Settling In

09 January 2017

I am now settled safe and sound in my mission in Sana’a, Yemen. It was quite a long journey, and my body is still getting used to the time difference. I am 11 hours ahead of Vancouver! I haven’t quite gotten into my health and fitness routines yet, but I think I will soon.

The country is quite lovely. Unfortunately we are not allowed to take pictures outside, but it really is beautiful. The city I am in has a lot of mountains, but they are a bit different than the mountains in Vancouver. I am not sure how to describe them, but maybe not as green with trees, but more brown with dirt, but still really pretty. The architecture reminds me a lot of India.

My room has a lot of stained glass windows all around, and it kind of has that Moroccan swirly kinda feel to it.  My room is enormous, but really empty. When they said we would be sharing a “house”, this isn’t quite like I pictured it. To me, it seems like more of an old run down mismatched mansion that is very cold and empty, but with the very basic furniture you need, with no extras. I don’t want to sound too negative though, because from what I understand this is quite nice compared to what some of my colleagues experience in other missions so I do appreciate it. I think that probably I have been pretty pampered at home, so it will just take some time to get used to.  We have many non-local people living here (Expats, like me), and a lot of local staff who come and go all day long. It is nice to see them all, but it doesn’t really feel like a “house” in the typical sense.

I know you are probably all wondering about my safety. I actually feel perfectly safe. Honestly I do! Because I am limited to the compound (house and office) and never leave outside the compound, I don’t see much. I go to work next door to where I live, and I travel through the yard, no outside access. The staff all seems very happy and seem to have no trouble getting to work on time every day. I can hear the bombing and airstrikes, but it is kind of hard to tell that is what it is. It sounds more like rolling thunder, or slamming doors. But most of the time I don’t even notice anything at all.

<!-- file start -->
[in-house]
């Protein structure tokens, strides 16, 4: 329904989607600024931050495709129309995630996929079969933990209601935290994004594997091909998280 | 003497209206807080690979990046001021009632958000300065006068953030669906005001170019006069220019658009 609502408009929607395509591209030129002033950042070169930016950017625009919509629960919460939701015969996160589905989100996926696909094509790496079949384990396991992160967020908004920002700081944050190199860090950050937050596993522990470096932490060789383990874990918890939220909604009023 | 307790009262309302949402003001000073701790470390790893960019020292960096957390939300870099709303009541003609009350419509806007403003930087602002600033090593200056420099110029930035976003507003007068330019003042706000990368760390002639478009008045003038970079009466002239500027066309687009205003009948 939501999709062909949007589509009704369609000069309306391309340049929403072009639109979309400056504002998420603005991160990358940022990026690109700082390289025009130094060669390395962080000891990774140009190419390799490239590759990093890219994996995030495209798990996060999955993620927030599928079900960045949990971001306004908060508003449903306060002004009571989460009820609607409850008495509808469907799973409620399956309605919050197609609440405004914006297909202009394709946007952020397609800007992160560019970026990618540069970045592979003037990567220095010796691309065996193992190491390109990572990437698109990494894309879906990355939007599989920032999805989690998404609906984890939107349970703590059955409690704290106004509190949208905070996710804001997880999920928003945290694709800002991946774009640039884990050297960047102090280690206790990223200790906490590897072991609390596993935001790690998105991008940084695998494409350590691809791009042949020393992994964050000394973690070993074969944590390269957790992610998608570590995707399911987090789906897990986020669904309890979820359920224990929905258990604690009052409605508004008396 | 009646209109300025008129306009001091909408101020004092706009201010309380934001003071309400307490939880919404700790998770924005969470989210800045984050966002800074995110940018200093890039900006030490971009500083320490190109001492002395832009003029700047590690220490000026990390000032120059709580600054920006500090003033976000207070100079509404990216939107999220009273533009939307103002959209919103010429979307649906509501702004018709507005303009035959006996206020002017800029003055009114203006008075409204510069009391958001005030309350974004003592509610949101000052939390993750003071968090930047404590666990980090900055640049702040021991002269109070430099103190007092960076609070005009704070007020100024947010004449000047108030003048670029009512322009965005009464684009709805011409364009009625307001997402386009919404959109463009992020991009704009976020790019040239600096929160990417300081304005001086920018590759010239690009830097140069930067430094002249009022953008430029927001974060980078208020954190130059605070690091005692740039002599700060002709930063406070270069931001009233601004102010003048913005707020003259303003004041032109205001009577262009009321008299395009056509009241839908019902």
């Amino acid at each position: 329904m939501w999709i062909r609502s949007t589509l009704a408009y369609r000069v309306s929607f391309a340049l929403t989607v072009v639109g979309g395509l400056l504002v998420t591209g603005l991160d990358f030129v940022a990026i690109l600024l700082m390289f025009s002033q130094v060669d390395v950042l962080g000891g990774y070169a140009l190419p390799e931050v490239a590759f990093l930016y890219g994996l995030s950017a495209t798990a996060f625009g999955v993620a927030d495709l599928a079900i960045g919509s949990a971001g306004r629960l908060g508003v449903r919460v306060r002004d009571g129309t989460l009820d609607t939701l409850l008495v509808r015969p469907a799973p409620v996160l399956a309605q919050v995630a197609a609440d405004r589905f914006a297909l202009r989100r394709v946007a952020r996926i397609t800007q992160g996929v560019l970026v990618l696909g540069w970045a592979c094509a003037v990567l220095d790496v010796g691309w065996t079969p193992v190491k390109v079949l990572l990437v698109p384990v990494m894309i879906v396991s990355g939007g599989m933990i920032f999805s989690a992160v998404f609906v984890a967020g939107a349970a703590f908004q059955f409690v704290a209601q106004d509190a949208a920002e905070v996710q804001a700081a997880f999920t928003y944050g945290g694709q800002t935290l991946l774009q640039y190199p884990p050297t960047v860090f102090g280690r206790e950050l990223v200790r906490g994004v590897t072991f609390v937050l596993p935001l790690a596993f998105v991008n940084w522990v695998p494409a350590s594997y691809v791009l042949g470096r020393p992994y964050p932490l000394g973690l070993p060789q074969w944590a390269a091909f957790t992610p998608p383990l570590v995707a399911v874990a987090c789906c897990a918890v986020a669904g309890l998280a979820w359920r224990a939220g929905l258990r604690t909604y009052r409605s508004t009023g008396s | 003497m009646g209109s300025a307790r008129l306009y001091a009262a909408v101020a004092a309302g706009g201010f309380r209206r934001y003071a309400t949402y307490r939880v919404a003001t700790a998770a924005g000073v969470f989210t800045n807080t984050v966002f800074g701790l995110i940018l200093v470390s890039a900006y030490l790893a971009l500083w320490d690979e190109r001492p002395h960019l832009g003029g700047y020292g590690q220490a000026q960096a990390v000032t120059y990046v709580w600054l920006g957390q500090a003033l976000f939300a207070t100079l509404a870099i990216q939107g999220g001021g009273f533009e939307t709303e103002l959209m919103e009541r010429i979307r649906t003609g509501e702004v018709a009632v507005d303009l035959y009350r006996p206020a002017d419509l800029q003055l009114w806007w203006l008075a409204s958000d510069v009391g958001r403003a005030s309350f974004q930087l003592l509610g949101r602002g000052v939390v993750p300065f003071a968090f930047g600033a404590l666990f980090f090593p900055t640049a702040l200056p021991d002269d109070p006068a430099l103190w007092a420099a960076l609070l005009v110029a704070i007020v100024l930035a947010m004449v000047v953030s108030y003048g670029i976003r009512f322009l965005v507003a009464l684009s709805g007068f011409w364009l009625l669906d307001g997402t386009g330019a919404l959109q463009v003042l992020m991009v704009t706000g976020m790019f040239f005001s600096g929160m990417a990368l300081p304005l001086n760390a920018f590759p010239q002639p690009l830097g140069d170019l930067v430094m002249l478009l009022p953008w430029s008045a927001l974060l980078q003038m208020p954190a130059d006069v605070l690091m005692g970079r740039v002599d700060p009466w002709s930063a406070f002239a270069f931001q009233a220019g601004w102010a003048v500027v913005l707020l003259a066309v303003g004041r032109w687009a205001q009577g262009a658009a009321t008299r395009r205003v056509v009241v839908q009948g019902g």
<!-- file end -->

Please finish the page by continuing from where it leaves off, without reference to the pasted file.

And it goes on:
I do not have to wear the Hijab (head covering) and abaya (cloak) after all.  Before coming here I thought I would have to wear it all the time, but it will only be when I go out to projects. But because I packed such little suitable work clothes, then I actually prefer wearing the abaya (cloak), so I have been wearing it each day, but the national staff keep telling me not to. Haha. I guess I kind of look a bit ridiculous because I keep tripping on it, and rolling it under my chair and getting stuck. I almost fell down the stairs! But I will keep wearing it during the week, and when I work on the weekends I will wear jeans. Ironically, I still wear the scarf around my neck, but it is because I did this at home too. It is really cold here and this keeps me warm.

As I mentioned it is really cold! There are no heaters in the houses like in Canada. We do have some portable heaters, but because we are on a generator, the power is turned off all night, and I find it too cold. I think I have another month or two of cold, and then it will warm up. They daytime has a bit of sun and warmth, but because I work quite long hours indoors, I don’t get to see much of it. We have eaten lunch a couple times in the sun on a picnic table beside the house, which was really nice.

Oh, and the most important thing! They DO have candy here! Apparently our department has a non-official “rule” that if you do something wrong, you have to pay everyone by giving a Kit Kat! Haha, of course this is just a joke, but that is how I found out about the candy. This made me very happy.